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Martin James award-winning fisherman consultant,broadcaster,writer





  

Olives, Rising Fish, and A Pulled String

Olives, Rising Fish, and A Pulled String

It was just after noon when we pulled into the syndicate car park, "Tea or coffee David" I said as I lighted the Jetboil, while waiting for the water to boil I dropped a tea bag in one mug , a spoonful of coffee, some sugar and cream powder in the other. As I poured on the boiling water David said "Notice how much warmer it is from Grindleton". As David dragged the bench seat outside on the veranda, I opened the lunch box extracting two sandwiches. Cheese and pickle for David the lucky man, plain tomatoes for me. cholesterol and diabetes plays havoc with the diet. Still I was lucky to be at the waters edge as I have been stuck indoors for three days with a kidney infection. Its rather painful and with only one kidney its also worrying. But I needed my fix to keep me sane.As we sat in the warm spring sunshine we discussed our trip to the Mississippi Delta next November in search of 40- 50 lb redfish with ten and 11 weight fly rods hunting these huge fish in two three foot of water. We let our thoughts run riot.

Lunch over we pulled our rods and reels from the cases, both choosing to use 5 weight Thomas and Thomas Helix models floating lines and Ross reels. I attached a 12 foot Frog Hair leader with a 3lb point and tied on an Adams. I would make my final fly choice at the waters edge when I had decided what flies were coming off.

Having pulled on waders and fly fishing vest we made our way across the meadow to the waters edge.We decided to fish the Wood Pool, I chose the top end, while David went off down to the bottom. Several Grey and Pied wagtails flitted about the pool catching flies on the wing, a Kingfisher flew low over the water, while a Pheasant crowed from nearby. A few dark olives were coming off, the odd fish were rising under the far bank,small groups of Primroses were scattered along the bank. Life was wonderful. I tied on a Paythorn olive then I quietly waded out into the pool so I could fish a fly upstream and tight against the far bank. I wanted to drop the fly some ten to fifteen feet above the feeding fish. The cast had to be spot on, I would only get one chance. A Dipper alighted on a rock bobbing up and down, suddenly it shot skywards grabbing an olive, it then resumed its bobbing motion on the rock. My cast was spot on, the drift perfect the fly slowly drifted downstream. I retrieved the excess line, the fish sipped down another olive, my fly had six feet to go then three. Suddenly it was gone in a swirl, seconds later I tightened into a good fish. Line was taken off the reel, I let the fish go on its first run. As the fish stopped, I pulled the rod over to my left pulling the fish off track I started to take in some line. The fish headed upstream. I was able to take in quite a bit of line. I then had the fish beaten where I was able to draw it to the net. It was a nice brown about one and a half pounds. It was unhooked and released without being touched by hand.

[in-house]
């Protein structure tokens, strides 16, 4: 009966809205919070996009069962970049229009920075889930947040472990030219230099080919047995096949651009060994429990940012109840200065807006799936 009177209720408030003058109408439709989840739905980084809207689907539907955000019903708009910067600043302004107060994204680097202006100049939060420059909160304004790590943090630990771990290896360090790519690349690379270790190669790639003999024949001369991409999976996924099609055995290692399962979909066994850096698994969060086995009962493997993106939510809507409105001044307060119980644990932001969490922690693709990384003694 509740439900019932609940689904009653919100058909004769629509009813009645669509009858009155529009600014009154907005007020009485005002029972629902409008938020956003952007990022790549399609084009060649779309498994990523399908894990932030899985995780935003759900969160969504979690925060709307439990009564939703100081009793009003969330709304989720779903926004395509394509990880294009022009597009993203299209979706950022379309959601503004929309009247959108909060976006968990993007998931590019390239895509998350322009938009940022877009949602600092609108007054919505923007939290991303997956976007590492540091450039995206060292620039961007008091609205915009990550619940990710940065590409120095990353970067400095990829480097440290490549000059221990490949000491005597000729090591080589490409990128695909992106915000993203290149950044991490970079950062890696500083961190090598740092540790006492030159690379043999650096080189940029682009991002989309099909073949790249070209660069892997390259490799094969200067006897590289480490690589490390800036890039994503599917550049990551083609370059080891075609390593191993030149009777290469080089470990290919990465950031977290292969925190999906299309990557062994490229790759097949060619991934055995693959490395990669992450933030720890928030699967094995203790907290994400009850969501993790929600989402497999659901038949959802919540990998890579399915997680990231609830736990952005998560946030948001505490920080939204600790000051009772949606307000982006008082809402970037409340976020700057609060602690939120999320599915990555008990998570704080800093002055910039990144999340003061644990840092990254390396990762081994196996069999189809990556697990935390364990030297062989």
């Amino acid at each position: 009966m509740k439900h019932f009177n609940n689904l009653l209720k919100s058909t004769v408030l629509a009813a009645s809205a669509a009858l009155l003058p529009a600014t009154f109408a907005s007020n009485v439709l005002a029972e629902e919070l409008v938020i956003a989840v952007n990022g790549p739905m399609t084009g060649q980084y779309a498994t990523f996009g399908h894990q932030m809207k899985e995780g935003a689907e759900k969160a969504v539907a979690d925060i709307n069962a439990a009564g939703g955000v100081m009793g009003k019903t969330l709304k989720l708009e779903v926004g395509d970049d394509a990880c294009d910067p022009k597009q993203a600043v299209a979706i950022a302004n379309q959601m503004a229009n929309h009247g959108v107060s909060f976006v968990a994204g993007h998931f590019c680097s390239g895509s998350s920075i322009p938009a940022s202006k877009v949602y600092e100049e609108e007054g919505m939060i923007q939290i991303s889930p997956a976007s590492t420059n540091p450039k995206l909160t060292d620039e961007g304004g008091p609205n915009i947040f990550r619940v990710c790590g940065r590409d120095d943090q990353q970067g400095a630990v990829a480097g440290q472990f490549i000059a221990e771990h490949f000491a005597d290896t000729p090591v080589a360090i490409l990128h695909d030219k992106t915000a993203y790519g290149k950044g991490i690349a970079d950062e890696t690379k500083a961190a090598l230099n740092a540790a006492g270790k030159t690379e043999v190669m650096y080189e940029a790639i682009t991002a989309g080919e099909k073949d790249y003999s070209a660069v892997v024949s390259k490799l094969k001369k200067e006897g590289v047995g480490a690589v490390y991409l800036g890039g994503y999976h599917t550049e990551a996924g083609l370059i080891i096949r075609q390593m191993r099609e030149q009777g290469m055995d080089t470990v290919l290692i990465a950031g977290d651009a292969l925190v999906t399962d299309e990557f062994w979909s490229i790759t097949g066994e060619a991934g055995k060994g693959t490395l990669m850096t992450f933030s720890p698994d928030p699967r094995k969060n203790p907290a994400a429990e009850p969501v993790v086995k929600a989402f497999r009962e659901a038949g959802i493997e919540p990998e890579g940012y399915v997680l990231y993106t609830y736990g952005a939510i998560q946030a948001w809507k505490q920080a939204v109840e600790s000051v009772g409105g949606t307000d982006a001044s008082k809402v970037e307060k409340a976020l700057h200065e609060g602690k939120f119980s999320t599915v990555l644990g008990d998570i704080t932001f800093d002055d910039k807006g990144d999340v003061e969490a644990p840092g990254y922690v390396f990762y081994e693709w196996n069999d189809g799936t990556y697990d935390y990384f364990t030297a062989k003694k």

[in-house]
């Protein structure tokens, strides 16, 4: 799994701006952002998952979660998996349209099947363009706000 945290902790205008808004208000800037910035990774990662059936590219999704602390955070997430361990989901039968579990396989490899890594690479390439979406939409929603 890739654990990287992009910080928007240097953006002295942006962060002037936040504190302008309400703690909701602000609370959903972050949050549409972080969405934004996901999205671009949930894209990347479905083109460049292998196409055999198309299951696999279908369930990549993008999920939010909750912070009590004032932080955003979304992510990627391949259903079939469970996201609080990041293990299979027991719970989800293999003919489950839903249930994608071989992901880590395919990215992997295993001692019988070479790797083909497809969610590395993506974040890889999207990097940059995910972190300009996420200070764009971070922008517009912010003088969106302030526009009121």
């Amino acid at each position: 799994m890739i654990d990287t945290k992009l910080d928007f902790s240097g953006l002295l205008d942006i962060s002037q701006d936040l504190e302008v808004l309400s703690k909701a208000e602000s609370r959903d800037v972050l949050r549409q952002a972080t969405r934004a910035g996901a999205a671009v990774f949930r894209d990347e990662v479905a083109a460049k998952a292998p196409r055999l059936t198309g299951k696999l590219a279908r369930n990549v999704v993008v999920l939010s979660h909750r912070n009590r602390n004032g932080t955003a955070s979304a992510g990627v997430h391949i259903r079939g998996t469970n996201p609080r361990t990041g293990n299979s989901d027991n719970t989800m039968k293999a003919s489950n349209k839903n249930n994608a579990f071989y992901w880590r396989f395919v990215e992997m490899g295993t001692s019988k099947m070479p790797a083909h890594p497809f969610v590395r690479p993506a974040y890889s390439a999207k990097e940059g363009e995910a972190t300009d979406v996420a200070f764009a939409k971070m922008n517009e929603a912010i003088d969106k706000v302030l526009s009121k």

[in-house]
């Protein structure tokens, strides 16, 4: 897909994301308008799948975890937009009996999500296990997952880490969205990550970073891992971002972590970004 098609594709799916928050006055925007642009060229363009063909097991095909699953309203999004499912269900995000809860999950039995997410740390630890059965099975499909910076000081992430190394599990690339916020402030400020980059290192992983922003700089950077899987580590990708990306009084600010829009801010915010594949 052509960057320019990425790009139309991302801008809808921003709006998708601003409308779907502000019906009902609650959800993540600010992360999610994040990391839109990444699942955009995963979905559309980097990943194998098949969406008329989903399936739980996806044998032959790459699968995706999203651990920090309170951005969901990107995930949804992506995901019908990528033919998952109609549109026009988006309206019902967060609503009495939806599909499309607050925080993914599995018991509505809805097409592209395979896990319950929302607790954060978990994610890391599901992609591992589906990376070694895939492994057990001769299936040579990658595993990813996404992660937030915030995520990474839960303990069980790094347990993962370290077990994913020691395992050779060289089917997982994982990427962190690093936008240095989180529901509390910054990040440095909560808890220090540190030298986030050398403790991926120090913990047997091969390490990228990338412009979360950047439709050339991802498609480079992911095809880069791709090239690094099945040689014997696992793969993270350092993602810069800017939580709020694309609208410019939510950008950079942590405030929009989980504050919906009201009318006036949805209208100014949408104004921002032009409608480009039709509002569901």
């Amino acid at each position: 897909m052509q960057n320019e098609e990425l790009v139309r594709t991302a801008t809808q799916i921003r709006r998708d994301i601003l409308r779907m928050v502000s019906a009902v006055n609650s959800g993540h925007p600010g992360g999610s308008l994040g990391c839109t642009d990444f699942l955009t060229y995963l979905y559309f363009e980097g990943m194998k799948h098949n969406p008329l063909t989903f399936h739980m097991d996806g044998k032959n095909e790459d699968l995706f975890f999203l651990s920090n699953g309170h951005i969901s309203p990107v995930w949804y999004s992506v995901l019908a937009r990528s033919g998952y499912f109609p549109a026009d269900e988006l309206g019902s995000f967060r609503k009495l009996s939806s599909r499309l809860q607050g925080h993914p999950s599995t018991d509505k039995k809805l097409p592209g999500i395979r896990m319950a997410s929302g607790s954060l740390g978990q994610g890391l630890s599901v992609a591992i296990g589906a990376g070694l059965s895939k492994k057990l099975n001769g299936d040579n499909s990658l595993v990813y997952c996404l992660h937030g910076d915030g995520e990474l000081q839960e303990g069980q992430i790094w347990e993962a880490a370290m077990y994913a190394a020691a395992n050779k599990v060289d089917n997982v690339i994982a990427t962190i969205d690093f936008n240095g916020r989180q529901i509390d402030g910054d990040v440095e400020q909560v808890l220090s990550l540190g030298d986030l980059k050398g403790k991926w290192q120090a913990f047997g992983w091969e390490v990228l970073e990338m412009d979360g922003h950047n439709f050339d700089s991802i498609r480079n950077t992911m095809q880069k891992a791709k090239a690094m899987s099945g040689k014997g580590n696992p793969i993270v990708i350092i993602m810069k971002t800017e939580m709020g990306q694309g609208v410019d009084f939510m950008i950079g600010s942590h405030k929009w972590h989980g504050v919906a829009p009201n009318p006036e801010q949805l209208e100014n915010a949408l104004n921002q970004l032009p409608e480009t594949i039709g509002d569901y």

Looking downstream I could see David playing a good fish. I stood still watching the water for another rising fish, I noticed a slight dimple in the water a few feet upstream. I made a short cast, dropping the fly a few feet ahead of the fish. It was a perfect drift but the fish didn't think so, as it was ignored. I made two more drifts but no fish. Suddenly there was a big swirl tight against the far bank under an Alder tree. The branches were just a foot or so above the water. It wasn't an easy cast. I decided to make a long cast well above the fish then make a few mends upstream and hopefully get the fly to drift under the branches. The drift was on the wrong line. I tried several time without success. It was time to find an easier fish. Looking upstream to the neck of the pool I spotted a nice rise, a minute later the fish showed again. I decided to slowly wade upstream. As I was doing so the wind started blowing hard downstream from a easterly direction. It ruffled the water surface. the flies stopped hatching off, there were no rises.I waded ashore. Sitting on the bank I glanced at my watch it 2-20pm. Sitting there contemplating how enjoyable life really is I heard David say "Shall we go and have some tea or coffee" What a great idea I thought "Yes lets go" I said. An hour later with the icy cold wind still blowing we decided to call it a day.

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Martin James Fishing
Email: info@martinjamesfishing.co.uk